He was joined the following year by Samuel Newell, who established Newell's Station along Boyd's Creek, Joshua Gist, who settled near the creek's mouth. Other early forts in the area included Willson's Station at the confluence of the East and Middle Fork of the Little Pigeon and Wear's Fort at the junction of the Southeastern and Tuckaleechee Trail and Indian Gap Trail; the Cherokee signed away all rights to what is now Sevier County in the 1785 Treaty of Dumplin, negotiated at Henry's Station. In 1783, Isaac Thomas established a farm, trading post, tavern at the confluence of the West Fork and the Little Pigeon River, he was joined shortly thereafter by Spencer Clack and James McMahan, a community known as "Forks of the Little Pigeon" developed around them. In 1789, Reverend Richard Wood established Forks-of-the-River Baptist Church, which reported a congregation of 22 in 1790. By 1795, the congregation had 94 members. Sevier County was named after John Sevier. At a meeting at Thomas' house the following year, the Forks-of-the-Little-Pigeon area was chosen as the county seat and renamed "Sevierville."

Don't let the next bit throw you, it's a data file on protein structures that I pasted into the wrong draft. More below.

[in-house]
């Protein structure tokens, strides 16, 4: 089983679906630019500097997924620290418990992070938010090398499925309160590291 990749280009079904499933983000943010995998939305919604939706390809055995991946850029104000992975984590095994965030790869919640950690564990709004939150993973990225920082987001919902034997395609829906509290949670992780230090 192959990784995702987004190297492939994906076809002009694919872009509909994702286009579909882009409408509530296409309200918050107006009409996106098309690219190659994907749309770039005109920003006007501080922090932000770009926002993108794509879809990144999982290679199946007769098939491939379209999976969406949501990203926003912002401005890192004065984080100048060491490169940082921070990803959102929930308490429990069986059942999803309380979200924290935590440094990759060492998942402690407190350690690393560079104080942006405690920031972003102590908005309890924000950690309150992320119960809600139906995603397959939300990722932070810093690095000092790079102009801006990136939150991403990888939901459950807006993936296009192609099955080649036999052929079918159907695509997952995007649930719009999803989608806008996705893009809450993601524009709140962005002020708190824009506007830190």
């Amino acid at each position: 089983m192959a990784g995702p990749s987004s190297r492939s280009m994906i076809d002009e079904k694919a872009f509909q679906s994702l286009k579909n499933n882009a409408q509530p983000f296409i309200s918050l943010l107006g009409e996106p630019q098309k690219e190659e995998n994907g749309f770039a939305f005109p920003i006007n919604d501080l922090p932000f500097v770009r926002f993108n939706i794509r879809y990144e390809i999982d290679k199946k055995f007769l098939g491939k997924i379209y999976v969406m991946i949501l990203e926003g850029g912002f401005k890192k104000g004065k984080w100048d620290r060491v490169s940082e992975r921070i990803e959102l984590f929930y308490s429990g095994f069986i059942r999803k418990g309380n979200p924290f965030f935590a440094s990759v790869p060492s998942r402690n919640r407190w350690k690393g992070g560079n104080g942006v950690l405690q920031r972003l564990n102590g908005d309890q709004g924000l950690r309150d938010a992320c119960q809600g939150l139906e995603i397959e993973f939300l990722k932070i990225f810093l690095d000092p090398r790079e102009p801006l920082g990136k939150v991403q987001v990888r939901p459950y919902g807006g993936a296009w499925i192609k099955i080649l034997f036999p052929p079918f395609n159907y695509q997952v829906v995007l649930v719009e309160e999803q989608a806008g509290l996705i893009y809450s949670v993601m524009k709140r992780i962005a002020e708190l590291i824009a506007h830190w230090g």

James McMahan donated a 25-acre tract of land for erecting a town square. This tract was parceled out into lots of 0.5 acres that purchasers were required to build brick, framed, or stone structures on. The first Sevier County Courthouse was built in 1796. According to local legend, court was held in a flea-infested abandoned stable before its construction; the lore suggests that irritated lawyers paid an unknown person a bottle of whiskey to burn down the stable, forcing the new county to build an actual courthouse. As the county grew, several large farms were established in the fertile Boyd's Creek area. In 1792, Andrew Evans purchased a tract of land near the mouth of Boyd's Creek and built a ferry near the site of the old ford. In 1798, he sold the farm to John Brabson, it became known as Brabson's Ferry Plantation. In the early 1790s, Thomas Buckingham established a large farm between Sevierville, he went on to become the county's first sheriff. In the early 19th century, Timothy Chandler and his son, John Chandler, established the Wheatlands plantation in Boyd's Creek.